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TVA cements 10-year union contract extension

The workers represented by the TVA Trades and Labor Council are the backbone of TVA and our ability to serve the people of the Tennessee Valley.

Jeff Lyash, TVA president and CEO

Representatives from both the TVA and labor unions further their partnership with a 10-year contract extension. Left of the sign, front row from l. to r., Megan Flynn and Mike Skaggs. Back row l. to r. David Tolley, UA; Brandon Bishop, administrator Hourly Council; Curtis Sharpe, IBEW; David Beckler, administrator Annual Council and Jeff Lyash, TVA. Right of the sign, front row, Sue Collins, TVA. Back row l. to r., IR Dusty Garmon; Mark Holt, Laborers; Will Trumm, TVA; Keith McFarland, Machinists and Chip Shotts, Operating Engineers.

Boilermakers, along with five other union trades in the Trades and Labor Council for Annual Employees at the Tennessee Valley Authority, signed a 10-year contract extension with the company in August. The self-renewing agreement usually extends the union contract every five years, which makes the 10-year extension unusual and especially beneficial for workers.

“We’ve built such a great relationship with the TVA, so instead of five years, it’s 10,” said IR Dusty Garmon. “Our guys run their tails off. Not just Boilermakers; it’s all the trades.”

The signing, which took place on Thursday, Aug. 20, will extend the agreement through April 29, 2032.

The labor council consists of the Electricians, Machinists, Boilermakers, UA Steamfitters, Laborers and Operating Engineers. Skilled workers represented by the council’s six unions perform essential jobs that keep TVA power facilities and one of the nation’s largest electric grids running every day of the year.

“The workers represented by the TVA Trades and Labor Council are the backbone of TVA and our ability to serve the people of the Tennessee Valley,” said Jeff Lyash, TVA president and CEO. “The work of these employees enables TVA to keep power costs low and to deliver energy to customers across our seven-state region with 99.999% reliability.”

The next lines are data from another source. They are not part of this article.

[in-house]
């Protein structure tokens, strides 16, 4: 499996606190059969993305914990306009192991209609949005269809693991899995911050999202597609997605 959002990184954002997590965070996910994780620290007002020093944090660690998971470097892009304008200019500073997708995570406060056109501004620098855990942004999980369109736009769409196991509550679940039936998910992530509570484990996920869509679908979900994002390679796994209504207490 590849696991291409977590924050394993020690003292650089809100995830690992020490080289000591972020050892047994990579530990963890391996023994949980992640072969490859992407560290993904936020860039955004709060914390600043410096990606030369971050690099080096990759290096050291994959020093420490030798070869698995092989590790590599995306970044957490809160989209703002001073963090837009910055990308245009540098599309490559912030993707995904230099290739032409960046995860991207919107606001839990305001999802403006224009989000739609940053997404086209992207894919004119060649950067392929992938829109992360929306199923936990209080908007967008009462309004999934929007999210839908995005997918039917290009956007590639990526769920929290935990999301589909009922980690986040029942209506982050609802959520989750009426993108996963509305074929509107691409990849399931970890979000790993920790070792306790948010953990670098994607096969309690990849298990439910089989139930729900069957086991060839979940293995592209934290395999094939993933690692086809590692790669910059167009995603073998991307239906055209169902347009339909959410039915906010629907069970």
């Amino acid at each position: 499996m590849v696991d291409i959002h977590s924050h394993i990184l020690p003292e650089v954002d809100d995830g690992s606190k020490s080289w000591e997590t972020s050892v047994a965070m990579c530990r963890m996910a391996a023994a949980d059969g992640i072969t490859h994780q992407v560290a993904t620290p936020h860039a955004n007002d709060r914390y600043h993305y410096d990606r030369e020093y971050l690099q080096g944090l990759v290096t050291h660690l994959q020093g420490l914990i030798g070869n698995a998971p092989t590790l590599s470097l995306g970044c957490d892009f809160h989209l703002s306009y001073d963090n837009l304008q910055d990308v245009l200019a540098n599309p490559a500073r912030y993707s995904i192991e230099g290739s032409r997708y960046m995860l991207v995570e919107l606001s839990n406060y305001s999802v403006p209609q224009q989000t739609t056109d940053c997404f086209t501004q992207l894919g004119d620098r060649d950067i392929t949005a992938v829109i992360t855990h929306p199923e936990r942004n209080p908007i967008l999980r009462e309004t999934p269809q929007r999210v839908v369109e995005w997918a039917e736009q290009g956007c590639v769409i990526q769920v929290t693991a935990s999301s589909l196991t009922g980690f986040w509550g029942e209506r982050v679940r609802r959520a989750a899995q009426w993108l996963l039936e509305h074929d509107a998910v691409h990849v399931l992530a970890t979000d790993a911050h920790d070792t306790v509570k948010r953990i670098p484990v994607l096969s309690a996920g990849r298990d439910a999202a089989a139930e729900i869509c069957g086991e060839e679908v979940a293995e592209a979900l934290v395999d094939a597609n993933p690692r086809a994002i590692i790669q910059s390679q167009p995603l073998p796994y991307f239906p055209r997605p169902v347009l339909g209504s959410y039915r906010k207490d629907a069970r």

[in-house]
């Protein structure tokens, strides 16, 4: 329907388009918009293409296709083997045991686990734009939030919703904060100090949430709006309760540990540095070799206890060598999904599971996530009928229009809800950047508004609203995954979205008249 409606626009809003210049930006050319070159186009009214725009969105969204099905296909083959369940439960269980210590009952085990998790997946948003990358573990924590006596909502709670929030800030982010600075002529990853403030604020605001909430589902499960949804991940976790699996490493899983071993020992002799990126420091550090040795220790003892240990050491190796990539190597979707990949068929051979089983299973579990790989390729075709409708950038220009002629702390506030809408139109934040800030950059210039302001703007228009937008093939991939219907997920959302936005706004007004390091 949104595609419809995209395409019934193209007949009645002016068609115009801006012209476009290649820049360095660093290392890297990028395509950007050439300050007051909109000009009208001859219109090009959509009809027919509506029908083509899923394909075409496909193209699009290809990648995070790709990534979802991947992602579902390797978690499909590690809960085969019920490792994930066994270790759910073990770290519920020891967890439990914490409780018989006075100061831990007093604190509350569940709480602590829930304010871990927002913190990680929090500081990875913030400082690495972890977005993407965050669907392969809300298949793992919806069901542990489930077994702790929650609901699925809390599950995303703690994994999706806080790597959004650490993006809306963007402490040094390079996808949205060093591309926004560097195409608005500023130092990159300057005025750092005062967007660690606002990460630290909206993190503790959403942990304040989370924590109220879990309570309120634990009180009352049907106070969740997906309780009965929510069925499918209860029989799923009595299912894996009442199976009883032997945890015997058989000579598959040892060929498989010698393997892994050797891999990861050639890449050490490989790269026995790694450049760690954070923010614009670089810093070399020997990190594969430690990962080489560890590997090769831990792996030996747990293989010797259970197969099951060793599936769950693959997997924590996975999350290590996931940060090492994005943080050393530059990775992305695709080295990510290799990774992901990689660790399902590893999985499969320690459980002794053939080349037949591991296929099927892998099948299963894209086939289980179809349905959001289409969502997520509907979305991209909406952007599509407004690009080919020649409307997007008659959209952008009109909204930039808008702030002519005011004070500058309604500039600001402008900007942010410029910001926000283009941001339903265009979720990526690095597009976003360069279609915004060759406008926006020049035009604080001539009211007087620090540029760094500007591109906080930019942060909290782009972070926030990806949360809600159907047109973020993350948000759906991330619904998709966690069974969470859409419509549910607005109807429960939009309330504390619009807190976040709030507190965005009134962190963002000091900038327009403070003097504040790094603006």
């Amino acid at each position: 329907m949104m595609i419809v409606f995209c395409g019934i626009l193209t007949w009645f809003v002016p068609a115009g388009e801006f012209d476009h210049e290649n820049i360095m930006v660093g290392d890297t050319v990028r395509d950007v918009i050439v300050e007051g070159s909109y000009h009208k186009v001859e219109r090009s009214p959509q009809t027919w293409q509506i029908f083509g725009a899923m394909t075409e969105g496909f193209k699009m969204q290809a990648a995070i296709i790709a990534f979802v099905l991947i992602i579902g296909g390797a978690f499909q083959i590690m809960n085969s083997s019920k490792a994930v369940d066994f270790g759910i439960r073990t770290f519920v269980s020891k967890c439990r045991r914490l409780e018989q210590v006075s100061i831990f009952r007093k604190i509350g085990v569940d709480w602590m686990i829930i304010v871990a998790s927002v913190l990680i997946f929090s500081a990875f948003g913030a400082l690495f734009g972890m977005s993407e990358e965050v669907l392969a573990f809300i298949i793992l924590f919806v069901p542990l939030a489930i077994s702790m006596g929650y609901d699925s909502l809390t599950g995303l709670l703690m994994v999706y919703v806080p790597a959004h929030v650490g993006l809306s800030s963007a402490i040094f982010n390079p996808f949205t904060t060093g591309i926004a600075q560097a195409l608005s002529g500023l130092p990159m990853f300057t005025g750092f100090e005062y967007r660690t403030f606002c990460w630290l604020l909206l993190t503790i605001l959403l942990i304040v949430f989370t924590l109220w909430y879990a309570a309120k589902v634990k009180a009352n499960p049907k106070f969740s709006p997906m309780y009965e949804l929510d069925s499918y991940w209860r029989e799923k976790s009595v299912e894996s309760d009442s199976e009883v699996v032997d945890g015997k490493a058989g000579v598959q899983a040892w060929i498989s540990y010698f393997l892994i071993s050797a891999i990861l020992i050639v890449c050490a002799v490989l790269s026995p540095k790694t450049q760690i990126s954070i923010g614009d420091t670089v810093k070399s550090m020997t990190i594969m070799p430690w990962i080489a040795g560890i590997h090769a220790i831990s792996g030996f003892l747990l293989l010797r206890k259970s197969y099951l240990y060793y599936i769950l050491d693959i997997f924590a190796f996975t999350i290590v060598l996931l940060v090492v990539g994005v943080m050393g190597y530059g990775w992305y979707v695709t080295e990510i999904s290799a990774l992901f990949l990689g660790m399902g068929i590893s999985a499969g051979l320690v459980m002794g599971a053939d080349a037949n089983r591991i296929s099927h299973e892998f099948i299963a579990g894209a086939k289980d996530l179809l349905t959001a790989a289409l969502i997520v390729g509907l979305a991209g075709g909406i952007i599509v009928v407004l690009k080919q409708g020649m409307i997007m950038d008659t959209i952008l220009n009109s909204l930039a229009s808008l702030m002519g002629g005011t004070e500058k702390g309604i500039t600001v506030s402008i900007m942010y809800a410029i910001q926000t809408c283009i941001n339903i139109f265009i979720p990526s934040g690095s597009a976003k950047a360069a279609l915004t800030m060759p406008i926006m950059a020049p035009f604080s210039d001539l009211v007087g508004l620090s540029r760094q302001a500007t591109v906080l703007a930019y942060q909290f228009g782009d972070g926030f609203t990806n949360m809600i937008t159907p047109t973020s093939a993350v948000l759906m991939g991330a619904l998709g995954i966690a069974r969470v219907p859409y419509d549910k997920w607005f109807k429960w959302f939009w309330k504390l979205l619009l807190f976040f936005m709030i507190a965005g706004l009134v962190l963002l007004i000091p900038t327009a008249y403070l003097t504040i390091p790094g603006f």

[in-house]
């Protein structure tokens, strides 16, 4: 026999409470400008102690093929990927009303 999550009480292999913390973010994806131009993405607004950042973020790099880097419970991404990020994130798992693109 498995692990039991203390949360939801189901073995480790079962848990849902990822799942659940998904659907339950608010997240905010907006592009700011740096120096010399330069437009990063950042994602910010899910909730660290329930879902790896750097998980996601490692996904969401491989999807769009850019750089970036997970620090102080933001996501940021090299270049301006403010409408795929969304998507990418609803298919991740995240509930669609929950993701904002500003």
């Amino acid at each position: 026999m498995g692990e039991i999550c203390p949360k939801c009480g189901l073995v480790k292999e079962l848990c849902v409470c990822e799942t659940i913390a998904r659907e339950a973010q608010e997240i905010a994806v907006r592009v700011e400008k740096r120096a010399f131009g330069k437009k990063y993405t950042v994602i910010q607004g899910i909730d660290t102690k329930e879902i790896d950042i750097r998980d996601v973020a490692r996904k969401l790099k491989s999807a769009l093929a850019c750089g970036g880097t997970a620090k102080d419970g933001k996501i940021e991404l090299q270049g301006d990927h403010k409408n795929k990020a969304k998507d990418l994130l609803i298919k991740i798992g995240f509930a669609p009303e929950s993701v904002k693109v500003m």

According to Garmon, pushing the contract renewal to 10 years is due to a year-old “Code of Excellence” implemented by the labor council and also a decrease in grievances.

“Boilermakers had few grievances, but there were a lot from other trades. We settled every one of them,” he said. “We wiped out all grievances so we didn’t have any. And now, the TVA has an ambassador at every plant that comes out of the trades. These people sit with management and settle a grievance at the plant, putting a new layer into the grievance process.”

Head of the labor council, Dave Beckler, said the group intentionally worked to build a stronger and more positive relationship with the TVA, “one built on mutual respect and a desire to excel in the services we provide.”

Layash said the contract extension is a testament of TVA’s commitment to the trades, labor leadership and employees.

“This renewal and extension allow us to build on the foundation of eight decades of success and starts the next chapter in our history.”

The Tennessee Valley Authority is a corporate agency of the United States that provides electricity for business customers and local power companies serving nearly 10 million people in parts of seven southeastern states. In addition to operating and investing its revenues in its electric system, TVA provides flood control, navigation and land management for the Tennessee River system and assists local power companies and state and local governments with economic development and job creation.